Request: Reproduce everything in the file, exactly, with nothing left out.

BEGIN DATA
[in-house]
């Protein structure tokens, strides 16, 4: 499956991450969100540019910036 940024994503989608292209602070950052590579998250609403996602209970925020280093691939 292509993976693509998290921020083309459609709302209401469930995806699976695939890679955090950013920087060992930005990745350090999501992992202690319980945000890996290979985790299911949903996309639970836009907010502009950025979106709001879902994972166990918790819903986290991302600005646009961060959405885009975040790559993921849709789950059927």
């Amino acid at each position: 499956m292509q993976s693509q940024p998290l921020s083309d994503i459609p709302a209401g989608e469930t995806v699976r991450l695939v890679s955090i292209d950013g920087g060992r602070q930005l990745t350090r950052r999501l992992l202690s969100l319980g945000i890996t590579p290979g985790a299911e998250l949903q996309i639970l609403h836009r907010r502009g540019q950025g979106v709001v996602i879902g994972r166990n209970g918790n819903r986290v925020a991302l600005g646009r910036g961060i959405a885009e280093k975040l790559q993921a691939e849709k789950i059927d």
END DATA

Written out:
[in-house]
């Protein structure tokens, strides 16, 4: 499956991450969100540019910036 940024994503989608292209602070950052590579998250609403996602209970925020280093691939 292509993976693509998290921020083309459609709302209401469930995806699976695939890679955090950013920087060992930005990745350090999501992992202690319980945000890996290979985790299911949903996309639970836009907010502009950025979106709001879902994972166990918790819903986290991302600005646009961060959405885009975040790559993921849709789950059927």
């Amino acid at each position: 499956m292509q993976s693509q940024p998290l921020s083309d994503i459609p709302a209401g989608e469930t995806v699976r991450l695939v890679s955090i292209d950013g920087g060992r602070q930005l990745t350090r950052r999501l992992l202690s969100l319980g945000i890996t590579p290979g985790a299911e998250l949903q996309i639970l609403h836009r907010r502009g540019q950025g979106v709001v996602i879902g994972r166990n209970g918790n819903r986290v925020a991302l600005g646009r910036g961060i959405a885009e280093k975040l790559q993921a691939e849709k789950i059927d």